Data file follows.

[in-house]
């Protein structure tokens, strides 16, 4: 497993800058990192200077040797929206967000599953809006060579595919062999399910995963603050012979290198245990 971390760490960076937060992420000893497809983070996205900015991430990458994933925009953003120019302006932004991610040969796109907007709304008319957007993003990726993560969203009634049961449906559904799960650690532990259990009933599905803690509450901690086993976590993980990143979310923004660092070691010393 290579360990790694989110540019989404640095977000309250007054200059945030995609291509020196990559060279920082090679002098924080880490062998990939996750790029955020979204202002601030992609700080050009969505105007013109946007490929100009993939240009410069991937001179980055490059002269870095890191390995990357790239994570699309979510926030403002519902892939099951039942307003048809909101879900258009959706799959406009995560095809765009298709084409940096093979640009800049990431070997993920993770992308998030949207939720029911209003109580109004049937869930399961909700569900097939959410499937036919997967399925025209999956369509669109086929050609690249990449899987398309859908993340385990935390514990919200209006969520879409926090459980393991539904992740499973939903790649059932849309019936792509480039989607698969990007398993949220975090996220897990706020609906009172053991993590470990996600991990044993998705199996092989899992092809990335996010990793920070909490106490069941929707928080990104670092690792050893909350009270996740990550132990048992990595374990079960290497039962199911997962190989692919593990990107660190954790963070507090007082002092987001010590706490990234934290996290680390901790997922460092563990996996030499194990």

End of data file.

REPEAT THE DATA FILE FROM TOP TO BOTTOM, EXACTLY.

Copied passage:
[in-house]
């Protein structure tokens, strides 16, 4: 497993800058990192200077040797929206967000599953809006060579595919062999399910995963603050012979290198245990 971390760490960076937060992420000893497809983070996205900015991430990458994933925009953003120019302006932004991610040969796109907007709304008319957007993003990726993560969203009634049961449906559904799960650690532990259990009933599905803690509450901690086993976590993980990143979310923004660092070691010393 290579360990790694989110540019989404640095977000309250007054200059945030995609291509020196990559060279920082090679002098924080880490062998990939996750790029955020979204202002601030992609700080050009969505105007013109946007490929100009993939240009410069991937001179980055490059002269870095890191390995990357790239994570699309979510926030403002519902892939099951039942307003048809909101879900258009959706799959406009995560095809765009298709084409940096093979640009800049990431070997993920993770992308998030949207939720029911209003109580109004049937869930399961909700569900097939959410499937036919997967399925025209999956369509669109086929050609690249990449899987398309859908993340385990935390514990919200209006969520879409926090459980393991539904992740499973939903790649059932849309019936792509480039989607698969990007398993949220975090996220897990706020609906009172053991993590470990996600991990044993998705199996092989899992092809990335996010990793920070909490106490069941929707928080990104670092690792050893909350009270996740990550132990048992990595374990079960290497039962199911997962190989692919593990990107660190954790963070507090007082002092987001010590706490990234934290996290680390901790997922460092563990996996030499194990």